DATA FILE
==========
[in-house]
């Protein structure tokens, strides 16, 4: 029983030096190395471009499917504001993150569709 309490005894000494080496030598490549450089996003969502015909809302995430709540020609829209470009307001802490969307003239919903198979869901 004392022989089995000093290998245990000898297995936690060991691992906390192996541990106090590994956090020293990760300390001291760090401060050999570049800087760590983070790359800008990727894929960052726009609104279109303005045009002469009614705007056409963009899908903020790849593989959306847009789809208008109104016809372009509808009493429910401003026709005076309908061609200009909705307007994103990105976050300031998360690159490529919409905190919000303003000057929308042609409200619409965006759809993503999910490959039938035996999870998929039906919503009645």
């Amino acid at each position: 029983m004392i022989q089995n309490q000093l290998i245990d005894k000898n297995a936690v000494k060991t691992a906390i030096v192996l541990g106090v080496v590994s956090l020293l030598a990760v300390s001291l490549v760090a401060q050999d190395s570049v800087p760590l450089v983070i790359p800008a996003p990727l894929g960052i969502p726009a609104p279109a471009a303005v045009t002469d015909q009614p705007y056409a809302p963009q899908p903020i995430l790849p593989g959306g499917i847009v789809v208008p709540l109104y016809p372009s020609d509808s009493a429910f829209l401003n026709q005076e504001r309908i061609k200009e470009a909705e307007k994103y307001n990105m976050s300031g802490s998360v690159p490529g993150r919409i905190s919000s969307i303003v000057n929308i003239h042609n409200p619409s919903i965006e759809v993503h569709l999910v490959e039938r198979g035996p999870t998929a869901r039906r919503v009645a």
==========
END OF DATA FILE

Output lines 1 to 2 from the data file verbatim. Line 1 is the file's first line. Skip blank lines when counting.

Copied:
[in-house]
């Protein structure tokens, strides 16, 4: 029983030096190395471009499917504001993150569709 309490005894000494080496030598490549450089996003969502015909809302995430709540020609829209470009307001802490969307003239919903198979869901 004392022989089995000093290998245990000898297995936690060991691992906390192996541990106090590994956090020293990760300390001291760090401060050999570049800087760590983070790359800008990727894929960052726009609104279109303005045009002469009614705007056409963009899908903020790849593989959306847009789809208008109104016809372009509808009493429910401003026709005076309908061609200009909705307007994103990105976050300031998360690159490529919409905190919000303003000057929308042609409200619409965006759809993503999910490959039938035996999870998929039906919503009645």